Column 115Mr. Chope : The standard spending assessment for primary education for Humberside, before scaling to the control total, is £96,104,927.
Mr. Austin Mitchell : To ask the Secretary of State for the Environment what is the sum across all relevant authorities of the results of applying the formula to their indicator data for paragraph 3.7 (primary education), with reference to paragraph 3.3 and 3.7 of the revenue support grant distribution report (England).
Mr. Hannam : To ask the Secretary of State for the Environment how many disabled people were accepted by local authorities in England and Wales as priority homeless because of physical disability in each year from 1979 to 1989, respectively.
|Number --------------------- 1979 |1,100 1980 |1,200 1981 |1,600 1982 |2,000 1983 |1,700 1984 |2,200 1985 |2,700 1986 |2,900 1987 |2,900 1988 |3,000 1989 |3,200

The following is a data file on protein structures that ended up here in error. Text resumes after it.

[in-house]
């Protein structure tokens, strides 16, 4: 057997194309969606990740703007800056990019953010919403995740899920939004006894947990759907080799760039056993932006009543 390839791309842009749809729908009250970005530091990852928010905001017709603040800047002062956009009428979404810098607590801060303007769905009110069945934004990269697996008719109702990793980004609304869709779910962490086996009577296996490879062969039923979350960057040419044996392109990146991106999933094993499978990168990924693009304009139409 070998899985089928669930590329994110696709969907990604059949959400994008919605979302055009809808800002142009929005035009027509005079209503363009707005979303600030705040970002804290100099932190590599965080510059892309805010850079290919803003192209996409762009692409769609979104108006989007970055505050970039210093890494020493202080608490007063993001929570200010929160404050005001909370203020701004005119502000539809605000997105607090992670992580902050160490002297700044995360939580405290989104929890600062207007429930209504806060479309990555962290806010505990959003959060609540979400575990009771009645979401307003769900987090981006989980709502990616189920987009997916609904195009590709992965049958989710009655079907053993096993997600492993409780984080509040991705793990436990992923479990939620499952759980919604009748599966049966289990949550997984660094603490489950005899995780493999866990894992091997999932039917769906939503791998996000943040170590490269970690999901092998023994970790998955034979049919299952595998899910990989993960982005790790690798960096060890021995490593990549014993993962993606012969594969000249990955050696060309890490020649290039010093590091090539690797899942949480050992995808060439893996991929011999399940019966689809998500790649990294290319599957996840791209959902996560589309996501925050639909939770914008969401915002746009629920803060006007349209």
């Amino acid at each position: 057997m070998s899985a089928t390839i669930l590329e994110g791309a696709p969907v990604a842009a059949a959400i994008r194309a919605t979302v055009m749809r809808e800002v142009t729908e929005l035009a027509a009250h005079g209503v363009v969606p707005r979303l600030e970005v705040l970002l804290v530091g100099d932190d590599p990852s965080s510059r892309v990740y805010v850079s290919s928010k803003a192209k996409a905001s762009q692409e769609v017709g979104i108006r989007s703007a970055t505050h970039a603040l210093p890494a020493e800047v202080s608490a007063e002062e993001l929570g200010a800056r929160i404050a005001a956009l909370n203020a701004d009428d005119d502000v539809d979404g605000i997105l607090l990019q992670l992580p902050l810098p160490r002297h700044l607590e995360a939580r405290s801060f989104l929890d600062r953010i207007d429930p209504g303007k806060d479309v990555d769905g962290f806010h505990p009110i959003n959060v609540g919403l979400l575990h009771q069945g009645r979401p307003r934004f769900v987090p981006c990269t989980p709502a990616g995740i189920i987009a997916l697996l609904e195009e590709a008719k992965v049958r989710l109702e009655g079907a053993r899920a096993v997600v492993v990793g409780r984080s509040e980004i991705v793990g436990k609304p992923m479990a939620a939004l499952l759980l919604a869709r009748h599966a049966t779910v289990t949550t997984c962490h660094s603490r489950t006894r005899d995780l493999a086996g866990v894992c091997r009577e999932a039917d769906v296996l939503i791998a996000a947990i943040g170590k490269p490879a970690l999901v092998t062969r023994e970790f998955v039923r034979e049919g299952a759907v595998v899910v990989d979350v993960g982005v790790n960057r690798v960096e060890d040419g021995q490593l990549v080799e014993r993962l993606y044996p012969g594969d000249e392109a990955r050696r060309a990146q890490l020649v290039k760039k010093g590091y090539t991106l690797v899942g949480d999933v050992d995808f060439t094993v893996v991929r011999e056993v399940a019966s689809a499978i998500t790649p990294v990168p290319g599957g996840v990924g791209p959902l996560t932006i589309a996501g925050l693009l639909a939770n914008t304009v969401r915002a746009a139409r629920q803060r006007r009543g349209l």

However, because of changes in the reporting system in 1980 and 1982, figures for the earlier years are not strictly comparable with those since 1983.
For information about Welsh authorities I refer my hon. Friend to my right hon. Friend the Secretary of State for Wales.
Mr. Moate : To ask the Secretary of State for the Environment if he will meet the chief inspector for nuclear safety at Electricite de France to discuss safety at French nuclear power stations and the implications for the United Kingdom as a whole and for Kent ; and if he will describe the warning and emergency procedures that would be followed in the event of a serious incident occurring at one of these power stations.
Mr. Trippier : My right hon. Friend has no plans to meet the chief inspector for nuclear safety at Electricite de France. I understand that the Health and Safety Executive's nuclear installations inspectorate has continuing contact with the French nuclear safety regulatory authority-- Service Central de Surete des Installations Nuclearies (SCSIN). Current contingency plans for overseas nuclear accidents are set out in the HMSO booklet "The National Response Plan and Radioactive Incident Monitoring Network (RIMNET). Phase 1", a copy of which has been placed in the Library of the House.